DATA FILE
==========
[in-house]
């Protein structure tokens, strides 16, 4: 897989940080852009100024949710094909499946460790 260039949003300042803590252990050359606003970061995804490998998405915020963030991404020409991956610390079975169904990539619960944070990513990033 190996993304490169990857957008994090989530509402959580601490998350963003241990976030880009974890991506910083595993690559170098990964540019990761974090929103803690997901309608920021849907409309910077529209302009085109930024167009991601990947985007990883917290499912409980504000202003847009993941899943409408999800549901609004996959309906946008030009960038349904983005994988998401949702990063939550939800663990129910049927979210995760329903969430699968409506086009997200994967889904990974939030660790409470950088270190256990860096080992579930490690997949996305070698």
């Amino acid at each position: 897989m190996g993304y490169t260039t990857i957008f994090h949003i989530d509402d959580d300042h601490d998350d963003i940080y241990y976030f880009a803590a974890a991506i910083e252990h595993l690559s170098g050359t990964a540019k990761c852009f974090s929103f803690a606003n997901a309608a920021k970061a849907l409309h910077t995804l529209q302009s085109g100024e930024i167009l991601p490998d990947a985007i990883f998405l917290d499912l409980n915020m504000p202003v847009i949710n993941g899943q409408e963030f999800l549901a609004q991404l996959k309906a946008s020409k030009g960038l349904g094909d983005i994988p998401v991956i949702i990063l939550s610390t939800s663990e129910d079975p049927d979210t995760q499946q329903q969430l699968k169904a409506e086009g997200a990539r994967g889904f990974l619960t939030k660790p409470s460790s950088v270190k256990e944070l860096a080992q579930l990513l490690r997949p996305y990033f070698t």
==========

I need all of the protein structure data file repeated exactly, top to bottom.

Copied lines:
[in-house]
């Protein structure tokens, strides 16, 4: 897989940080852009100024949710094909499946460790 260039949003300042803590252990050359606003970061995804490998998405915020963030991404020409991956610390079975169904990539619960944070990513990033 190996993304490169990857957008994090989530509402959580601490998350963003241990976030880009974890991506910083595993690559170098990964540019990761974090929103803690997901309608920021849907409309910077529209302009085109930024167009991601990947985007990883917290499912409980504000202003847009993941899943409408999800549901609004996959309906946008030009960038349904983005994988998401949702990063939550939800663990129910049927979210995760329903969430699968409506086009997200994967889904990974939030660790409470950088270190256990860096080992579930490690997949996305070698």
């Amino acid at each position: 897989m190996g993304y490169t260039t990857i957008f994090h949003i989530d509402d959580d300042h601490d998350d963003i940080y241990y976030f880009a803590a974890a991506i910083e252990h595993l690559s170098g050359t990964a540019k990761c852009f974090s929103f803690a606003n997901a309608a920021k970061a849907l409309h910077t995804l529209q302009s085109g100024e930024i167009l991601p490998d990947a985007i990883f998405l917290d499912l409980n915020m504000p202003v847009i949710n993941g899943q409408e963030f999800l549901a609004q991404l996959k309906a946008s020409k030009g960038l349904g094909d983005i994988p998401v991956i949702i990063l939550s610390t939800s663990e129910d079975p049927d979210t995760q499946q329903q969430l699968k169904a409506e086009g997200a990539r994967g889904f990974l619960t939030k660790p409470s460790s950088v270190k256990e944070l860096a080992q579930l990513l490690r997949p996305y990033f070698t």